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Searching for a job while still working...

May 8 '12 17 Last Comment
Matthew HoffmanMatthew Hoffman
May 8, 12 5:32 pm

Hi All,

I've run into a bit of a problem and wanted to crowd-source a bit to find out how others deal with this. I'm currently employed and have been at the same firm for about two years now. Due to various issues and frustrations at my current job I have finally decided to begin sending out my CV and portfolio.

During my time here working in NYC I've realized how closely-knit the architecture community is (probably truthful everywhere) where everyone seems to know/have previously worked with everyone else. My current workplace doesn't know that I'm considering switching jobs - so I'm worried that as I send out applications, news will somehow filter back to them...

Am I being overly paranoid? I would like to leave this position as smoothly as possible and on good terms. Any similar stories or tips?

 

Green34
May 8, 12 7:26 pm

 

It happened to me few times. Ones I've lost job after some employer's friend seen me at other company at interview. Architectural world is really very small.

rationalist
May 8, 12 7:27 pm

I just went through this situation, and I assure you that people who run firms have been competing against each other for the best employees for years and are generally very professional about it. When someone interviewing me said "oh, you work for (old boss)! I went to school with him/I worked with him back in 1993/our kids go to the same school!" I would usually respond with something calm but firm like, "oh really? wow, he sure does seem to know everybody. I'd really appreciate it if you didn't mention speaking with me though." It never bit me in the butt, and when I quit I could tell he was genuinely surprised. Basically, the people you're applying to jobs with know what's up, and if you mention it in a respectful and confidential way, they'll handle it like the pros they are.

med.
May 9, 12 9:28 am

When jumping ship, you have to be very discreet about it.  As someone else pointed out, the architecture scene is tiny and everyone knows everyone.

 

1.  Tell  no one in the firm you are already at (exceptions can be very good friends you trust).

2.  Express absolutely no dissatisfaction about your job to anyone you work with.

3.  If you have a feeling that you will begin to get calls for interviews, there is a good chance they will arrange them so that they are during a normal workday.  This poses a problem because you need to dress up and look sharp.  The key is to just begin to sort of "change" your style.  Start to go into work everyday wearing sharp clothes - not necessarily a tie or suit, but be "interview-ready."

4.  Do not use your work outlook email to mention anything about jobs to anyone.

5.  Do not look for jobs from the internet at work.

6.  Stay focused on the work you are doing at the firm.

7.  when you get a job/offer you want, be professional and don't burn bridges - VERY small world.

Brian HenryBrian Henry
May 9, 12 11:06 am

This comment may just show my naiveté but I have to ask; is it that unheard of to sit down with an employer and honestly and candidly explain why you think your current position is frustrating, or not enough of what you want / are looking for?

Worst case scenario, you get fired on the spot, but at least you'd have the freedom to look without worrying. Best case scenario, you talk it over and your employer either tries to keep you happy with a pay increase, different tasks, etc., or they give you some suggestions and referrals for firms you might fit in with better.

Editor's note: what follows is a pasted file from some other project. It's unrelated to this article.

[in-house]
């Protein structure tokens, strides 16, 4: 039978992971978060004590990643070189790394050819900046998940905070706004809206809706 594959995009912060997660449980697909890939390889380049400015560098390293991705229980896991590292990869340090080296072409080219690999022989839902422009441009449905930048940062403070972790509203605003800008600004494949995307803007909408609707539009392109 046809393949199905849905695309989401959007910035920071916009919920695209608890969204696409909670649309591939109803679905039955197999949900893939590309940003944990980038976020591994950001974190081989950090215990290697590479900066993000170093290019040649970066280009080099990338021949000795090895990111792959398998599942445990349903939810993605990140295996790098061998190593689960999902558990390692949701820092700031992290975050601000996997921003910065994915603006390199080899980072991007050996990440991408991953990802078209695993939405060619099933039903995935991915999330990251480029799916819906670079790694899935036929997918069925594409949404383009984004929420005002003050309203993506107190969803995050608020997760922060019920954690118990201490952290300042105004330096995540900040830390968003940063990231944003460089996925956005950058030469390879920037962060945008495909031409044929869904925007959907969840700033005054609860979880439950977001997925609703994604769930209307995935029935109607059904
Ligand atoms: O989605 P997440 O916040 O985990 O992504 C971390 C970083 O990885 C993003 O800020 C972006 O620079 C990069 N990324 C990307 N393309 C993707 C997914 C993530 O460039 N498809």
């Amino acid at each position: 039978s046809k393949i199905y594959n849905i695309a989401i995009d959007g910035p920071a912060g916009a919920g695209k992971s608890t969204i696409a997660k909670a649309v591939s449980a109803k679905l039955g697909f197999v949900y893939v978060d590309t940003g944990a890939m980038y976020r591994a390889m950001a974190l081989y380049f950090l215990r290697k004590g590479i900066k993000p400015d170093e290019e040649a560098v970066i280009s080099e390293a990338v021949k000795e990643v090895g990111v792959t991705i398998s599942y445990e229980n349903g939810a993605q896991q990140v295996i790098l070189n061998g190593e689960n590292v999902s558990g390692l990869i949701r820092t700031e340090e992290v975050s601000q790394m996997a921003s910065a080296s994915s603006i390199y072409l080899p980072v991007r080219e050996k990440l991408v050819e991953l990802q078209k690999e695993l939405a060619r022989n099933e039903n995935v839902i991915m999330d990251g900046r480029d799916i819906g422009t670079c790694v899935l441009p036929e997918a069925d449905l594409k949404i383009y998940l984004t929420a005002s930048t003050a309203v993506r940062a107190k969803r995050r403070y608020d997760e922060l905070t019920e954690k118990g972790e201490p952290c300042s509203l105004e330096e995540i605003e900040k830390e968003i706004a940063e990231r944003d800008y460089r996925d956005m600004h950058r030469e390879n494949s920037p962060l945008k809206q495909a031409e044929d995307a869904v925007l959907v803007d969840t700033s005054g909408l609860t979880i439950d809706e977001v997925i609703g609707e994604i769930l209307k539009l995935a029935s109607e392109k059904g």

Even then I'd still agree with all the points that med. outlined with the exception that your employer is one of those people you tell in point #1. 

The reason I ask is because if I was the employer, I'd like to know if my employees aren't happy. If there is something I could change about it I'd like the chance before I get blindsided with an employee's notice. But even then, If I don't have some sort of beef with an employee, I'd like to help them out even if that means they become one of my competitors. But then again, if I was that worried about losing them and competing with them, I'd do everything I could to make them happy in my practice. 

rationalist
May 9, 12 11:22 am

Brian, there's a zone between what you describe and the method med. describes (which I would characterize as lying). You can discuss with your employer ways that your position could be improved, and as you intuit many would believe it's only fair to give them a chance to do so before jumping ship. But unless you've already got an offer in hand, you shouldn't represent it as a change-this-or-I'm-quitting ultimatum. 

Once you've had this conversation, you still need to be discrete about applying and interviewing for new jobs. Just because they know that you would like some things to change does not mean they know and have accepted that you are interviewing elsewhere! But it will mean that when the time comes to quit, they won't feel like you've blindsided them.

Brian HenryBrian Henry
May 9, 12 11:41 am

@rationalist, I agree that what I explained is different. I only mentioned med.'s points as ones that are sound advice when looking and they should be common sense: Don't let everyone know you're looking, don't do it on the company's dime, until you leave you're still employed by the firm you work at, and be professional. I would think that the biggest part of being professional is being upfront with your employer that you're not happy. But like you said, unless you have an offer in hand don't present it as an ultimatum (FWIW, I don't think using another firm's offer as a bargaining chip is very professional). 

I never intended my comments to be read as some sort of confrontation with your employer where an ultimatum is presented. Instead I intended for it to be a candid meeting where you explain why you aren't currently happy. The employer has the option of trying to keep you or letting you go. Even in the case of the latter, I don't think it would be on the spot. Instead, I would hope that a professional would allow you reasonable time to look for work (while you follow the common sense advice above) and perhaps even understand your situation and give you some advice about where to look or even make a phone call or two to people they know to who they think you'd be able to fit in with better. Conversely, if the decision it to try to keep you and you don't see any way of that happening to your satisfaction, I would hope that the professional wouldn't waste their employer's time and efforts and instead would be honest their desire to look for work elsewhere.

gwharton
May 9, 12 12:40 pm

Brian, I've done it both ways, and from personal experience I can tell you it's a LOT less problematic to keep your frustration and search to yourself, provided that you have ALREADY made the decision to leave. If you're just unhappy and want to work it out, then by all means, discuss it immediately with your boss and try to work it out. That's how constructive professional relationships operate.